How to cut metal with tin snips

(Last modified: March 21st, 2019)

Tin snips are an inexpensive and invaluable addition to any tool box. For most cutting jobs regular tin snips will be perfectly adequate, but for some projects it is worth upgrading to one of the more specialised blade configurations to achieve better results and perform the task with as little effort as possible.

tin snips metals4U

As a general rule, the larger the tin snip tool, the thicker gauge of metal that can be cut. There are two main types of tin snips available; tin snips, and aviation shears- within each type there are several different configurations available.

The different types of snips are outlined below.

Standard tin snips. This style of tin snip is also commonly called ‘tinners’ and ‘Gilbows’ and are mainly used for long straight cuts. Tinners have a basic construction of two bladed handles being fixed together with a nut and bolt. These are good for cutting thin gauge metal sheet, metal mesh, and other mainly flat metal items.

Types of tin snips available;

  • Curved tin snips have curved blades that can perform tight radius cuts in both clockwise and anti-clockwise directions.
  • Straight tin snips that cut straight lines with minimum effort.
  • Right hand tin snips are suitable for cutting straight lines and cutting off in an anti-clockwise direction. Best suited for right handed use.
  • Left hand tin snips are suitable for cutting off in a clockwise direction and for cutting straight lines. Best suited for left handed use.

Aviation Snips. These are also often referred to as ‘compound’ snips. These have 2 pivot points instead of one, therefore, less force is needed to maintain a clean cut. Aviation snips are not designed to make long cuts in sheet metal, but rather to perform more specialised tasks. Compound snips are suitable for cutting through aluminium and sheet metal up to around 24 gauge. Aviation snips are available in a wide range of configurations to suit specific project requirements.

  • Vertical snips. These snips have the blades set at a 90° angle to the handle. This configuration enables overhead cuts, or cuts in tight places, to be performed with ease.
  • Offset snips. These snips have the blades set at less of an angle than vertical snips and are particularly useful during projects where no free hand is available to move the offcut away from the blade; the offcut moves to the side unaided as the bottom blade is ‘offset’.
  • Straight snips are often colour coded with yellow handles, these are the type to use for straight cuts and wide curves.
  • Right cut snips are colour coded with green handles, these will cut straight both lines and curves angled to the right.
  • Left cut snips are colour coded with red handles and cut straight lines and left angled curves.

Choosing the correct snips.

Although the wide range of tin snips may look daunting at first, it is worth ensuring you pick the correct snips for the project. It is important to ensure the left hand and left cut, or right hand and right cut specifications don’t confuse- remember, aviation snips can be used in either hand to perform their intended purpose; use the colour coded system for guidance, whereas, left and right hand tin snips are intended to be used in either the left or right hand according to their designation. ‘Left hand’ snips cut clockwise while ‘left cut’ aviation snips cut anticlockwise and ‘right hand’ snips cut anti-clockwise while ‘right cut’ aviation snips cut in a clockwise direction.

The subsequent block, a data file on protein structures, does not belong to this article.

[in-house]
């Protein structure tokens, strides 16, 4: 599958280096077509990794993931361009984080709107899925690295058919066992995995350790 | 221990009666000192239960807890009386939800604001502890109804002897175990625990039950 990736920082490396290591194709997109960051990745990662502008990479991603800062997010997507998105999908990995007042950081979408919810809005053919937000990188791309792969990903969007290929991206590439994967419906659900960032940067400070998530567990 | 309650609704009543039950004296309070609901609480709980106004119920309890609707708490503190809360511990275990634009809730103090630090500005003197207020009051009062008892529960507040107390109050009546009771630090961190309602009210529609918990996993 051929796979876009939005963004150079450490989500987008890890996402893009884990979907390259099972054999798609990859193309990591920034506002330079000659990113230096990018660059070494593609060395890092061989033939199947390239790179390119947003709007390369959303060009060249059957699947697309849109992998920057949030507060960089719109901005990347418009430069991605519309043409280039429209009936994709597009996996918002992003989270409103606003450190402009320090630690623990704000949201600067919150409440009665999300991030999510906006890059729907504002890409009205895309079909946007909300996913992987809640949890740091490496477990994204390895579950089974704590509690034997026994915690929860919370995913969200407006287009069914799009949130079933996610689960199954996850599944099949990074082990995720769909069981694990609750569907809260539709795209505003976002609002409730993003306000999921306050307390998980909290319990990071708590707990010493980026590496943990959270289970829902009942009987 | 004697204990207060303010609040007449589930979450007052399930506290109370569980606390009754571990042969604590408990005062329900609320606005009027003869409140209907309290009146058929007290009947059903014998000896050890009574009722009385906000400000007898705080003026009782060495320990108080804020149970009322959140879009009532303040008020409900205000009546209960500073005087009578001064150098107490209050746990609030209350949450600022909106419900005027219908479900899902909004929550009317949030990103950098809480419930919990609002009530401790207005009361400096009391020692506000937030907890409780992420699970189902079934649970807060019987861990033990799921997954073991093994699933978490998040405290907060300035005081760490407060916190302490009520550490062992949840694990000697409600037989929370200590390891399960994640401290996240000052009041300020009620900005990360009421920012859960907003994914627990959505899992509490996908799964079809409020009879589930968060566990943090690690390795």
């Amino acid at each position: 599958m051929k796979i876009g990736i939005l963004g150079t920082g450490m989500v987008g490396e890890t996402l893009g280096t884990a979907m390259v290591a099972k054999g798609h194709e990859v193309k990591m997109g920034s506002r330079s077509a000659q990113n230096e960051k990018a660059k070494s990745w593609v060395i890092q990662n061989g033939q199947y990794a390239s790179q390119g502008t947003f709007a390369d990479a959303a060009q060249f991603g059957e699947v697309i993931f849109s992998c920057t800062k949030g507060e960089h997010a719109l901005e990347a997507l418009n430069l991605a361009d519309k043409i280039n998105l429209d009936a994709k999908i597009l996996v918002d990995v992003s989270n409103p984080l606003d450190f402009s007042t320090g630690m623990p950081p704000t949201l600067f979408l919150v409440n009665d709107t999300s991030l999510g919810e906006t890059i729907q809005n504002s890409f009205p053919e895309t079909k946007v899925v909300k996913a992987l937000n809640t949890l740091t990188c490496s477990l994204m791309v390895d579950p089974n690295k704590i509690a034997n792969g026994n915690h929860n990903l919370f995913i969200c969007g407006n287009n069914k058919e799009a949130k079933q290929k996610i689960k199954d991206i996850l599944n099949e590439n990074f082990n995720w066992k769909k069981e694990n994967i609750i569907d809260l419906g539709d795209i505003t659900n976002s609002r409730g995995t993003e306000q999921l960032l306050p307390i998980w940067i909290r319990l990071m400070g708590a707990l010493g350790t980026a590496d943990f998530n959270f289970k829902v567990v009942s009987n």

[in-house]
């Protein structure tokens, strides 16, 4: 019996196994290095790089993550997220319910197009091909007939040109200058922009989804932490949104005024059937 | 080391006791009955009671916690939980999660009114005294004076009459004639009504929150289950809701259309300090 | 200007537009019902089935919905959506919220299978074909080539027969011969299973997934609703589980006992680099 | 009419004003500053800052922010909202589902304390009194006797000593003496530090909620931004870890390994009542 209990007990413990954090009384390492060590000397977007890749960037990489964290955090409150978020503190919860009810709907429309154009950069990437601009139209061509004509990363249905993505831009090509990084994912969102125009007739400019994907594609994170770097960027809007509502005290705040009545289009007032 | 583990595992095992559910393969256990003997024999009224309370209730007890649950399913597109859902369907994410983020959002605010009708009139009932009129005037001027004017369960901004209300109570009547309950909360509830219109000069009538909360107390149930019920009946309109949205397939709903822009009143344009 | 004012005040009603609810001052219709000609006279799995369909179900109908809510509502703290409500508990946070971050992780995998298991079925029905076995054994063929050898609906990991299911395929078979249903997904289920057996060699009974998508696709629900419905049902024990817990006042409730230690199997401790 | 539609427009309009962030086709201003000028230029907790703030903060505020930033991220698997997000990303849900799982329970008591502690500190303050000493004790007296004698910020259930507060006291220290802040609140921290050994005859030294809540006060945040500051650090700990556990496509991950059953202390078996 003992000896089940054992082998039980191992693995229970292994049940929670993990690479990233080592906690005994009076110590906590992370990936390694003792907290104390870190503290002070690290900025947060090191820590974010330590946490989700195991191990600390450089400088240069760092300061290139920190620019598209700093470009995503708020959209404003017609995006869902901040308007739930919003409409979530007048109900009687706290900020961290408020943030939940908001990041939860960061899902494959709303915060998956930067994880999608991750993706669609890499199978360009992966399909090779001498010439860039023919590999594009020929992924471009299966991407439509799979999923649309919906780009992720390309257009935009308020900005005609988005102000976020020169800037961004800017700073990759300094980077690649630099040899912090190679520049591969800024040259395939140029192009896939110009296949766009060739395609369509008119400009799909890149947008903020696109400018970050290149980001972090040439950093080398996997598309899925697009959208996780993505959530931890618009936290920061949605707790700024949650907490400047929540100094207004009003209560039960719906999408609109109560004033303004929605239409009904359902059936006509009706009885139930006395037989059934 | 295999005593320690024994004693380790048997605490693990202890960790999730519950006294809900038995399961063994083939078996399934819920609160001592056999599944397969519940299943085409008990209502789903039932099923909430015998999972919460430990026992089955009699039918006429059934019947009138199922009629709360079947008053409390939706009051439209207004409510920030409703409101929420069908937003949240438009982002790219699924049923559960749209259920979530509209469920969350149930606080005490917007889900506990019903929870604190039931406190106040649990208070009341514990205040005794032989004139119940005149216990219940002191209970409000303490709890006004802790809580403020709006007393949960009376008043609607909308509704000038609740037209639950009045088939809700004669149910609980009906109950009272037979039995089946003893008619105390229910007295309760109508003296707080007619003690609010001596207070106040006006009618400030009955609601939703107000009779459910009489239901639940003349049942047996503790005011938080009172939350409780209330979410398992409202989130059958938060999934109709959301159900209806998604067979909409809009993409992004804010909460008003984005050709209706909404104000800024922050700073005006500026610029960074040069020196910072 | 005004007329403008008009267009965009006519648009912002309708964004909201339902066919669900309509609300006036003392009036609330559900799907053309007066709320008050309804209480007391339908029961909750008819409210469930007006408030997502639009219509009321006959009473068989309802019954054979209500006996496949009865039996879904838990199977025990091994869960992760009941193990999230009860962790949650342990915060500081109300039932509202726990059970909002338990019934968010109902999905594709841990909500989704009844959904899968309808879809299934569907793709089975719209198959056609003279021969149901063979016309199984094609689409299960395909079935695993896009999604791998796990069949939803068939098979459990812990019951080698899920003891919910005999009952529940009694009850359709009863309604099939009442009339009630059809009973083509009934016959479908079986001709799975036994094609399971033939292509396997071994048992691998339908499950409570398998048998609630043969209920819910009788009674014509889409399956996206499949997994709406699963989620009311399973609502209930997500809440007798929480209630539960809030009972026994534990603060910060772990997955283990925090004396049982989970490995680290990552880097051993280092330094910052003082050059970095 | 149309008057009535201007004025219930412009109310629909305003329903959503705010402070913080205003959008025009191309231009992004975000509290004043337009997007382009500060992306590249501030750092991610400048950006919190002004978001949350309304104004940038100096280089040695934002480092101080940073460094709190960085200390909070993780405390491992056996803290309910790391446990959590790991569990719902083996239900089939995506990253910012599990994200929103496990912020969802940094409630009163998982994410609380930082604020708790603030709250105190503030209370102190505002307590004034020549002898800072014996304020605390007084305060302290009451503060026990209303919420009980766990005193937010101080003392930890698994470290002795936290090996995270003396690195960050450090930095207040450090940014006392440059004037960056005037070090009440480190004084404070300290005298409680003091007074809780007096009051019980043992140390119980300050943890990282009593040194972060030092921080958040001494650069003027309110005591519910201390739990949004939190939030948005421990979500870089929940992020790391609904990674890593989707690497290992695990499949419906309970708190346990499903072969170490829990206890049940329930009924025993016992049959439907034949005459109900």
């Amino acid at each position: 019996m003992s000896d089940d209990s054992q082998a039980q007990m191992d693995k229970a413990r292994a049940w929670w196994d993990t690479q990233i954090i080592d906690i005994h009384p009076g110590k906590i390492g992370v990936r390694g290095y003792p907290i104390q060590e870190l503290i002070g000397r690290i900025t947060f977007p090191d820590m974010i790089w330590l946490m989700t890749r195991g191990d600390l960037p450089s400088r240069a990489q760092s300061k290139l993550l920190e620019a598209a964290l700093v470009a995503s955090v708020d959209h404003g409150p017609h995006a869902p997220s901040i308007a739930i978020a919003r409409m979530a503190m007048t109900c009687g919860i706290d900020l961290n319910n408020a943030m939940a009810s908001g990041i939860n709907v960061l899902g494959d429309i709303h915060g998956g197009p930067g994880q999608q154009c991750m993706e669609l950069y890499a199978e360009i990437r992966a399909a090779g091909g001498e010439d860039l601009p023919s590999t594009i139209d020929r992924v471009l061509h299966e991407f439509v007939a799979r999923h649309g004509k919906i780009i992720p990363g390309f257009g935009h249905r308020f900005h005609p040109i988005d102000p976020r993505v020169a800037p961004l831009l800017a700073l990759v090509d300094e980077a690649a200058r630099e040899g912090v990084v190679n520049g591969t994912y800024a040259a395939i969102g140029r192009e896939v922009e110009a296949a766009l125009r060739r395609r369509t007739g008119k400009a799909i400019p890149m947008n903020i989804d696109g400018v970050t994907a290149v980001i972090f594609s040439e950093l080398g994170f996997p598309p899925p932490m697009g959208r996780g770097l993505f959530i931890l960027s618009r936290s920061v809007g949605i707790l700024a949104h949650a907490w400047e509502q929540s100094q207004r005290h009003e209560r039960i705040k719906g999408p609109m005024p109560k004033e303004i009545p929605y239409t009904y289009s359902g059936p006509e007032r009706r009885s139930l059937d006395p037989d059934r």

Tips for cutting metal with tin snips.

When using tin snips, it is important to wear protective gloves as the cut edges of the metal will be very sharp and any slips could result in a deep cut. It is always recommended to wear eye protection to prevent injury from shards of metal that may fly off.

Essentially, tin snips are used in the same way scissors are used to cut paper. It is worth taking the time to mark out the desired cut line with a simple marker pen to make the whole operation simpler, especially as the metal may need to be manoeuvred and moved during cutting.

Clamping the work piece may be necessary for some projects, however, for smaller pieces it is often easier to just hold it.

Most projects will be straightforward and do not require any special techniques; some tips for cutting circles and thicker metal are outlined below.

Cutting a circle.

  • Mark out the circle with a marker pen and puncture the metal in the centre of the circle using an old screwdriver or a punch to make a hole large enough to slip the end of the tin snips’ blade in; placing the metal on a folded cloth or sponge to help keep it raised while making the initial slit is helpful. Offset aviation snips and curved tin snips are recommended for this task.
  • Make small snips in a gentle spiral shape until the marked-out edge of the circle is reached. If using red handled, (left cut) tin snips, cut in an anti-clockwise direction, if using green handled (right cut) snips, cut in a clockwise direction.

 

Cutting thicker metal.

  • Using straight aviation snips, open the handles wide and place the metal in the jaws where the 2 blades meet. Using a steady but firm force, squeeze the handles closed. Take care to not close the blades too quickly or the metal may ‘jump’ out of the blades creating an unsatisfactory cut or cause an injury.